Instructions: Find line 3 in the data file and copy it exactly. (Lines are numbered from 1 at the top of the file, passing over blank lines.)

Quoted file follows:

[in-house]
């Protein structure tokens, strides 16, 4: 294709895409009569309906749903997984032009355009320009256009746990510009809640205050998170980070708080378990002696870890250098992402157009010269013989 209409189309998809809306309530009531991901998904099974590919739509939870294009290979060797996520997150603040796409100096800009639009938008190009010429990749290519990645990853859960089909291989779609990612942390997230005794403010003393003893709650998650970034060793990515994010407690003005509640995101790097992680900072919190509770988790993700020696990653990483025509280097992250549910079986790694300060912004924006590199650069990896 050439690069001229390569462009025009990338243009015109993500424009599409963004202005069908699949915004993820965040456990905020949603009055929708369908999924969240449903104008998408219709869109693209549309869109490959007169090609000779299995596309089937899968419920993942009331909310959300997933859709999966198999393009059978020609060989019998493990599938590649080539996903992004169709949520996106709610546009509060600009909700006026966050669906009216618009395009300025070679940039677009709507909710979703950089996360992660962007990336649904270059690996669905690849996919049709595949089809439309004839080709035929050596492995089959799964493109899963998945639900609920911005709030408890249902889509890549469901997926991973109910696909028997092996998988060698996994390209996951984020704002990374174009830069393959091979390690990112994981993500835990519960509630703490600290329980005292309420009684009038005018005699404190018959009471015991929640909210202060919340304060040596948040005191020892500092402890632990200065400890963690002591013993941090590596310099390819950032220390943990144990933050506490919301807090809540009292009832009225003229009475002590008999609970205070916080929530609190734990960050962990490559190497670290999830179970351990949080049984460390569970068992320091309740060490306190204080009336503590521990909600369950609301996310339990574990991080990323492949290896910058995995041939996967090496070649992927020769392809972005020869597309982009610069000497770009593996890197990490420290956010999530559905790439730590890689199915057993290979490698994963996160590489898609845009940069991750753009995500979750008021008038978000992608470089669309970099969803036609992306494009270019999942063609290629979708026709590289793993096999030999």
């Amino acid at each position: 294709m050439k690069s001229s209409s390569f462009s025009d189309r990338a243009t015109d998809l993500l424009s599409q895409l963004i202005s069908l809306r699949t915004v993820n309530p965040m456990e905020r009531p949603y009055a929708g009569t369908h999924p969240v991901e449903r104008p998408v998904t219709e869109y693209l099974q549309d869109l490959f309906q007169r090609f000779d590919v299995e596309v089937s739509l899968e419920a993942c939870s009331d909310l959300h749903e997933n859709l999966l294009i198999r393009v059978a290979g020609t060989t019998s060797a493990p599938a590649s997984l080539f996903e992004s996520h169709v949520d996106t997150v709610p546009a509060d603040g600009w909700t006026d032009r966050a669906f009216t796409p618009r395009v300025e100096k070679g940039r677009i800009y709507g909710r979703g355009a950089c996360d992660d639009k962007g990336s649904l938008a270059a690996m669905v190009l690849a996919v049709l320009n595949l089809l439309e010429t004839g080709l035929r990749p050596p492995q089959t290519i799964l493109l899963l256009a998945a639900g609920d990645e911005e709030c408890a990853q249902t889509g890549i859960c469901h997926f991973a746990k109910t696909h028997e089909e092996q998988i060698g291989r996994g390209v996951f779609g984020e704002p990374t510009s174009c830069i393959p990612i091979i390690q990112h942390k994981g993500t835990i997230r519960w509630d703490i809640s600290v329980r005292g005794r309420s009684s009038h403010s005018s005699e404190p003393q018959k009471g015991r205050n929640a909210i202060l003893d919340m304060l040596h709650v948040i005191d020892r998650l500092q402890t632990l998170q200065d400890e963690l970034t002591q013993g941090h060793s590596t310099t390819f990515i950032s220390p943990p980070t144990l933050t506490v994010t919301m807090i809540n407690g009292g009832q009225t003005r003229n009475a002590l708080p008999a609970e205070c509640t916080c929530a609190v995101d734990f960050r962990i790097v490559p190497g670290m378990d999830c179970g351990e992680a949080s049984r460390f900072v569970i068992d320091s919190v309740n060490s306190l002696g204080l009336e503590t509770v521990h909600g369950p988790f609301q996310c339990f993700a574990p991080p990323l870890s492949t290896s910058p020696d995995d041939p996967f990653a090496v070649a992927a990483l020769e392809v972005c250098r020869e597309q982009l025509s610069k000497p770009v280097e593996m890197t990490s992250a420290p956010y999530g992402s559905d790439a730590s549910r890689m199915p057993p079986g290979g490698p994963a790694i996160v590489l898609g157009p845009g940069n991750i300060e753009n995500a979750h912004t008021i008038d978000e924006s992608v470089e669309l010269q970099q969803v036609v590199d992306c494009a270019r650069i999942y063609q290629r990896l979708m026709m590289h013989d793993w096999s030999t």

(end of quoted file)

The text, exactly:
């Amino acid at each position: 294709m050439k690069s001229s209409s390569f462009s025009d189309r990338a243009t015109d998809l993500l424009s599409q895409l963004i202005s069908l809306r699949t915004v993820n309530p965040m456990e905020r009531p949603y009055a929708g009569t369908h999924p969240v991901e449903r104008p998408v998904t219709e869109y693209l099974q549309d869109l490959f309906q007169r090609f000779d590919v299995e596309v089937s739509l899968e419920a993942c939870s009331d909310l959300h749903e997933n859709l999966l294009i198999r393009v059978a290979g020609t060989t019998s060797a493990p599938a590649s997984l080539f996903e992004s996520h169709v949520d996106t997150v709610p546009a509060d603040g600009w909700t006026d032009r966050a669906f009216t796409p618009r395009v300025e100096k070679g940039r677009i800009y709507g909710r979703g355009a950089c996360d992660d639009k962007g990336s649904l938008a270059a690996m669905v190009l690849a996919v049709l320009n595949l089809l439309e010429t004839g080709l035929r990749p050596p492995q089959t290519i799964l493109l899963l256009a998945a639900g609920d990645e911005e709030c408890a990853q249902t889509g890549i859960c469901h997926f991973a746990k109910t696909h028997e089909e092996q998988i060698g291989r996994g390209v996951f779609g984020e704002p990374t510009s174009c830069i393959p990612i091979i390690q990112h942390k994981g993500t835990i997230r519960w509630d703490i809640s600290v329980r005292g005794r309420s009684s009038h403010s005018s005699e404190p003393q018959k009471g015991r205050n929640a909210i202060l003893d919340m304060l040596h709650v948040i005191d020892r998650l500092q402890t632990l998170q200065d400890e963690l970034t002591q013993g941090h060793s590596t310099t390819f990515i950032s220390p943990p980070t144990l933050t506490v994010t919301m807090i809540n407690g009292g009832q009225t003005r003229n009475a002590l708080p008999a609970e205070c509640t916080c929530a609190v995101d734990f960050r962990i790097v490559p190497g670290m378990d999830c179970g351990e992680a949080s049984r460390f900072v569970i068992d320091s919190v309740n060490s306190l002696g204080l009336e503590t509770v521990h909600g369950p988790f609301q996310c339990f993700a574990p991080p990323l870890s492949t290896s910058p020696d995995d041939p996967f990653a090496v070649a992927a990483l020769e392809v972005c250098r020869e597309q982009l025509s610069k000497p770009v280097e593996m890197t990490s992250a420290p956010y999530g992402s559905d790439a730590s549910r890689m199915p057993p079986g290979g490698p994963a790694i996160v590489l898609g157009p845009g940069n991750i300060e753009n995500a979750h912004t008021i008038d978000e924006s992608v470089e669309l010269q970099q969803v036609v590199d992306c494009a270019r650069i999942y063609q290629r990896l979708m026709m590289h013989d793993w096999s030999t």